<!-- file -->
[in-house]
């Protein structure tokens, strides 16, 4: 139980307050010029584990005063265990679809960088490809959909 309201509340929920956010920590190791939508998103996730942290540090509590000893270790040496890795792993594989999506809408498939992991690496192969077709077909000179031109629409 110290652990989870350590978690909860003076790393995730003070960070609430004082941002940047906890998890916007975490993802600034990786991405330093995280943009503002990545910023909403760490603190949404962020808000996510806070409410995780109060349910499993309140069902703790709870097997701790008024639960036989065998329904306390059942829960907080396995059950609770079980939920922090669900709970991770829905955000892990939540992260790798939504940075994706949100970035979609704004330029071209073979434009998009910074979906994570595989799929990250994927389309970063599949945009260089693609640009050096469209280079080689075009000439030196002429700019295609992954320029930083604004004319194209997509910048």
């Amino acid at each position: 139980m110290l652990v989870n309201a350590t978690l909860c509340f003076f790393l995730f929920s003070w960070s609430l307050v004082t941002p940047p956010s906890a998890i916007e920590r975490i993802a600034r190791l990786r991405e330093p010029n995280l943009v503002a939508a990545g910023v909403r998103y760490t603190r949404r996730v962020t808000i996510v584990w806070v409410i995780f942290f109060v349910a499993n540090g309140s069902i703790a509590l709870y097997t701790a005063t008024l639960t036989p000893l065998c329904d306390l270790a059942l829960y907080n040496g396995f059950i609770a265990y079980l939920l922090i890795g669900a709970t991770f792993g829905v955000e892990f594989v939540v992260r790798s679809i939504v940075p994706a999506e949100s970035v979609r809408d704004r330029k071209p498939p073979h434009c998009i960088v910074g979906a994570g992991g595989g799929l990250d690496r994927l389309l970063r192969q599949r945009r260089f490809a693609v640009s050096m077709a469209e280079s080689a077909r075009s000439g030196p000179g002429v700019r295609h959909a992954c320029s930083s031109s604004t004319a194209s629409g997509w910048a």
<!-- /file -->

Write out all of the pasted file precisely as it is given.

[in-house]
């Protein structure tokens, strides 16, 4: 139980307050010029584990005063265990679809960088490809959909 309201509340929920956010920590190791939508998103996730942290540090509590000893270790040496890795792993594989999506809408498939992991690496192969077709077909000179031109629409 110290652990989870350590978690909860003076790393995730003070960070609430004082941002940047906890998890916007975490993802600034990786991405330093995280943009503002990545910023909403760490603190949404962020808000996510806070409410995780109060349910499993309140069902703790709870097997701790008024639960036989065998329904306390059942829960907080396995059950609770079980939920922090669900709970991770829905955000892990939540992260790798939504940075994706949100970035979609704004330029071209073979434009998009910074979906994570595989799929990250994927389309970063599949945009260089693609640009050096469209280079080689075009000439030196002429700019295609992954320029930083604004004319194209997509910048």
């Amino acid at each position: 139980m110290l652990v989870n309201a350590t978690l909860c509340f003076f790393l995730f929920s003070w960070s609430l307050v004082t941002p940047p956010s906890a998890i916007e920590r975490i993802a600034r190791l990786r991405e330093p010029n995280l943009v503002a939508a990545g910023v909403r998103y760490t603190r949404r996730v962020t808000i996510v584990w806070v409410i995780f942290f109060v349910a499993n540090g309140s069902i703790a509590l709870y097997t701790a005063t008024l639960t036989p000893l065998c329904d306390l270790a059942l829960y907080n040496g396995f059950i609770a265990y079980l939920l922090i890795g669900a709970t991770f792993g829905v955000e892990f594989v939540v992260r790798s679809i939504v940075p994706a999506e949100s970035v979609r809408d704004r330029k071209p498939p073979h434009c998009i960088v910074g979906a994570g992991g595989g799929l990250d690496r994927l389309l970063r192969q599949r945009r260089f490809a693609v640009s050096m077709a469209e280079s080689a077909r075009s000439g030196p000179g002429v700019r295609h959909a992954c320029s930083s031109s604004t004319a194209s629409g997509w910048a």